Mr. RICE: I think my books appeal to everyone. And I've done some activism on behalf of my community. But the problem with the token lesbian cop is that she's written almost entirely from a male perspective. And, you know, as soon as she is introduced or as soon as she has her sort of coming out moment, which is usually designed to let the hero look as cool and P.C. as the writer would like him to appear, she basically becomes a man with lady parts. And she raises no objection when the men around her, you know, basically, you know, make crude comments about women. And to that I'd say I have never met a lesbian who doesn't have at least some strong opinions about the objectification of women, and I defy those writers to go out and find one in reality.

CONAN: Let's get some callers in on the conversation. We'll start with Cliff. And Cliff is with us from Fort Mill in South Carolina.

CLIFF (Caller): Thank you for taking my call, Neal. I'm a big fan.

CONAN: Thank you.

CLIFF: I was just curious about your guest's thoughts on a character in a similar novel, Laurell K. Hamilton's Anita Blake.

Mr. RICE: I have not read Laurell K. Hamilton's Anita Blake novels, unfortunately. But I, you know, what I - obviously the elephant in the room here is that my mother is Anne Rice and my understanding of the Anita Blake novels is that they sort of expand the vampire sort of supernatural mythology in a certain direction and they place the female in a sort of heroic role. But beyond that, I can't really say. Maybe there are some strains of the babe assassin.

But I think it gets back to what Neal and I were talking about earlier. If these are real, you can take any of these four stereotypes. And if you put them at the center of the story and if you commit yourself to developing them and giving them origins and plausibility, I think you can do something successfully, and maybe that's what the Anita Blake novels are. But again, I'm sorry, I haven't read them.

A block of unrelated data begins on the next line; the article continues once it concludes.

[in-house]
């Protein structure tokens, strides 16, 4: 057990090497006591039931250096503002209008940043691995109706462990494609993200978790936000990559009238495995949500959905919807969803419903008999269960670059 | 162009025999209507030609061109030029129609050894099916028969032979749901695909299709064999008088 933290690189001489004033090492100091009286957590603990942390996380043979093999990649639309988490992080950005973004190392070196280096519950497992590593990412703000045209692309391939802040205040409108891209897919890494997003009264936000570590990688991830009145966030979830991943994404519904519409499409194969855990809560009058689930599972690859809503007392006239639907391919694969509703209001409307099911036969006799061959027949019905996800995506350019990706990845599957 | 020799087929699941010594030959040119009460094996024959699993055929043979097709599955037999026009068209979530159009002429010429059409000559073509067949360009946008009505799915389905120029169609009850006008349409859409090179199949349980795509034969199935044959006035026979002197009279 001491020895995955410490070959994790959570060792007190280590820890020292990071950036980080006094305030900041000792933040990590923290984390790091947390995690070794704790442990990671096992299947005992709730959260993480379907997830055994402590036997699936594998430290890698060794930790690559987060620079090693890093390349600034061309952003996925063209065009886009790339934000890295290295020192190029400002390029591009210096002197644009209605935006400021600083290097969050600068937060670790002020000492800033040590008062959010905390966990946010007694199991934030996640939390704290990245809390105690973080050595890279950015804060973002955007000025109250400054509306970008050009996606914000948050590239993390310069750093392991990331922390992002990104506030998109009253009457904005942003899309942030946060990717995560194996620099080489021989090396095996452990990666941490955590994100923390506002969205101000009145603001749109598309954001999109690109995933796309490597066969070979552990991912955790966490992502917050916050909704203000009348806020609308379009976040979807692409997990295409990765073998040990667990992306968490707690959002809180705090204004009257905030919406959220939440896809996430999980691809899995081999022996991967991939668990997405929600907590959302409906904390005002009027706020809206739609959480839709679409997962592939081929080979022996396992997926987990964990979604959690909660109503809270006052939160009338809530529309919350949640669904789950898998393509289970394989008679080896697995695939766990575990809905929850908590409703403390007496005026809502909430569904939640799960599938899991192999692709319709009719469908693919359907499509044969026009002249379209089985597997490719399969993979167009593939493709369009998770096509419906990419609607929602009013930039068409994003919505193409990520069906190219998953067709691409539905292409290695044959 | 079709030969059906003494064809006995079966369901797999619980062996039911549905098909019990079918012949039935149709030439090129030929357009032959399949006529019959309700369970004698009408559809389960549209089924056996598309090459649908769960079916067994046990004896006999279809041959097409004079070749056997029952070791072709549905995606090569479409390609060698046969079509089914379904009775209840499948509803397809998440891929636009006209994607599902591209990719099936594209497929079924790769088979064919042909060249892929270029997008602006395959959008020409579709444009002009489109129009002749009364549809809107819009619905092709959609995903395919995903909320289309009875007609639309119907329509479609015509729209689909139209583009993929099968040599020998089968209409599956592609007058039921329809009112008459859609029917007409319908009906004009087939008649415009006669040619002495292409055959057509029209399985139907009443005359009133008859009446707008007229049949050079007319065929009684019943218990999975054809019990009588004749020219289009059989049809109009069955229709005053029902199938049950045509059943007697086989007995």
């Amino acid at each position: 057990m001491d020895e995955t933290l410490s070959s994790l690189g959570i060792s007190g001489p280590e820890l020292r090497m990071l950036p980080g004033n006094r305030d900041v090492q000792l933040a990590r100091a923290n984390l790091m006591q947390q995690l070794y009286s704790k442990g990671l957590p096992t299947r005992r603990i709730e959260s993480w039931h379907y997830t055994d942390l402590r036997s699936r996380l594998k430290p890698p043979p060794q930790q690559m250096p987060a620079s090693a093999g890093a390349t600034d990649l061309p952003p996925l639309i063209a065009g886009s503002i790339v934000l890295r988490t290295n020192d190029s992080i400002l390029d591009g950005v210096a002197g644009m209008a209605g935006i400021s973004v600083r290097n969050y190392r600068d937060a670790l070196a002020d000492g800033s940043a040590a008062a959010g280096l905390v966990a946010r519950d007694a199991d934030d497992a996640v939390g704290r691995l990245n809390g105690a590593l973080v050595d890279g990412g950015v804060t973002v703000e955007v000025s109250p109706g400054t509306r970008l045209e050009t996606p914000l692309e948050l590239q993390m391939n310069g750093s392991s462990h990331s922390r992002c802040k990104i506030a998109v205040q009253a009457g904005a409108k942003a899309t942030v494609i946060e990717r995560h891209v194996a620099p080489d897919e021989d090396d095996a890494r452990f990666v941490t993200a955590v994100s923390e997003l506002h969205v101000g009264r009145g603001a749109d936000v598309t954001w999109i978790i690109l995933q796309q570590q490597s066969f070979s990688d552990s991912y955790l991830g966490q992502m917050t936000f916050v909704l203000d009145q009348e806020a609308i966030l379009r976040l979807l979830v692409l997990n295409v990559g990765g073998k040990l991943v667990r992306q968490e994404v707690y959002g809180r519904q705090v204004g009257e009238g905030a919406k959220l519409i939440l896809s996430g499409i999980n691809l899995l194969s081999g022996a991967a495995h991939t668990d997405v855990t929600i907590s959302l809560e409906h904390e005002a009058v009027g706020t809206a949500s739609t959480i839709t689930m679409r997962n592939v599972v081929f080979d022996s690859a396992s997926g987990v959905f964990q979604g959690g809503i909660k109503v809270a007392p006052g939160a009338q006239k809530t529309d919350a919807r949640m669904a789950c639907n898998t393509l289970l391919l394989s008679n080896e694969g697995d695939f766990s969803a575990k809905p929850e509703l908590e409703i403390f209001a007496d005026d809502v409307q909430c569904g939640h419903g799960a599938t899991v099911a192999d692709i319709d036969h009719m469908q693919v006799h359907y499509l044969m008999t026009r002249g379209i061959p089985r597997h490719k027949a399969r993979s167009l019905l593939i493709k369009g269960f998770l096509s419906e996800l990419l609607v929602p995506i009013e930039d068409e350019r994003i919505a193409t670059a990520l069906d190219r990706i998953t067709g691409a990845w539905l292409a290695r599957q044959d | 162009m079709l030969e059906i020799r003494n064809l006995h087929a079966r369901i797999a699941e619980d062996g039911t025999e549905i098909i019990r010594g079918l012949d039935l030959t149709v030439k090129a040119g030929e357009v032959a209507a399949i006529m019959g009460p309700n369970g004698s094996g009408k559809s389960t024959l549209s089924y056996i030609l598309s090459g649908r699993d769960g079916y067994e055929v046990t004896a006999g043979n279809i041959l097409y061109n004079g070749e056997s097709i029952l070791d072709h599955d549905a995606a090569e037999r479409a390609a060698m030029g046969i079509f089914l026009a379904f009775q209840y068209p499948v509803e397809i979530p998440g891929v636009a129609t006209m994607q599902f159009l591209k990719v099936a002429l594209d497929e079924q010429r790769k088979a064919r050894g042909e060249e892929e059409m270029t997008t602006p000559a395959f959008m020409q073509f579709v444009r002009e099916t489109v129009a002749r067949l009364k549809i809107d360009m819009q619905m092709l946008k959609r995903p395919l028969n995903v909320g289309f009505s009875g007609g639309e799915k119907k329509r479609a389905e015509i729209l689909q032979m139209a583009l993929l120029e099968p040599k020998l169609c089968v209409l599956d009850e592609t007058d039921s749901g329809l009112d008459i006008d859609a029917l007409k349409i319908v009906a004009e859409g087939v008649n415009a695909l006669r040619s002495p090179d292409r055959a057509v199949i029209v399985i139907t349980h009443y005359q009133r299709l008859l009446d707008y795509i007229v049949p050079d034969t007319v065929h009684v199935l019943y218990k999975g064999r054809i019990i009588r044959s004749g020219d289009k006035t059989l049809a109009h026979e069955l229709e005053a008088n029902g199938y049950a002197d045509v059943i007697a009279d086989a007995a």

CONAN: Could you briefly, Cliff, describe Anita Blake for us?

CLIFF: Well, she's actually a combination of the babe assassin and the last example, the lesbian cop, because she's - she, in a lot of ways, has become the male with female parts at - it's highly sexualized because it's a vampire novel in that - sort of that genre.

CONAN: Yeah. Yeah.

Mr. RICE: Mm-hmm.

CONAN: All right.

CLIFF: It was interesting because your guest, when he spoke about all the different four types to avoid, she kind of picks and chooses areas from each of them and is almost...


CLIFF: ...all of them together.

CONAN: Well, thanks very much for the call, Cliff. Appreciate it.

CLIFF: Thank you. Have a good one.

CONAN: Bye-bye. Here's an email from Alice(ph) in Boston. Della Street was smarter than Paul Drake but would still stuck back at the office typing up the endless briefs of Perry Mason. Get Della out on the street, as she was the quintessential secretary.

Let's see if we can get - this is Ruby. And Ruby is with us from San Francisco.

RUBY (Caller): Hi. How you doing?

CONAN: I'm well, thank you.

RUBY: I just wanted to comment on the phenomenon that I see, which is that the female characters serve as a counterpart to or an opposition to the code, the hero code of the detective and the morale of the detective, or the morals.

CONAN: Mm-hmm.

RUBY: And so they end up playing kind of a devil (unintelligible) role and all they're doing is reinforcing how morally steadfast the main character is. And he's bound and kind of constantly challenging his boundaries. And it just always - it makes women look like, you know, that deep, dark devilish character, no matter who they are, whether the secretary who's constantly trying to get the attention of the detective in a romantic way or the femme fatale.

CONAN: Nevertheless, there are some characters who also, I guess, metaphorically put their handkerchiefs into the sleeve of the Dark Knight detective of the mean streets.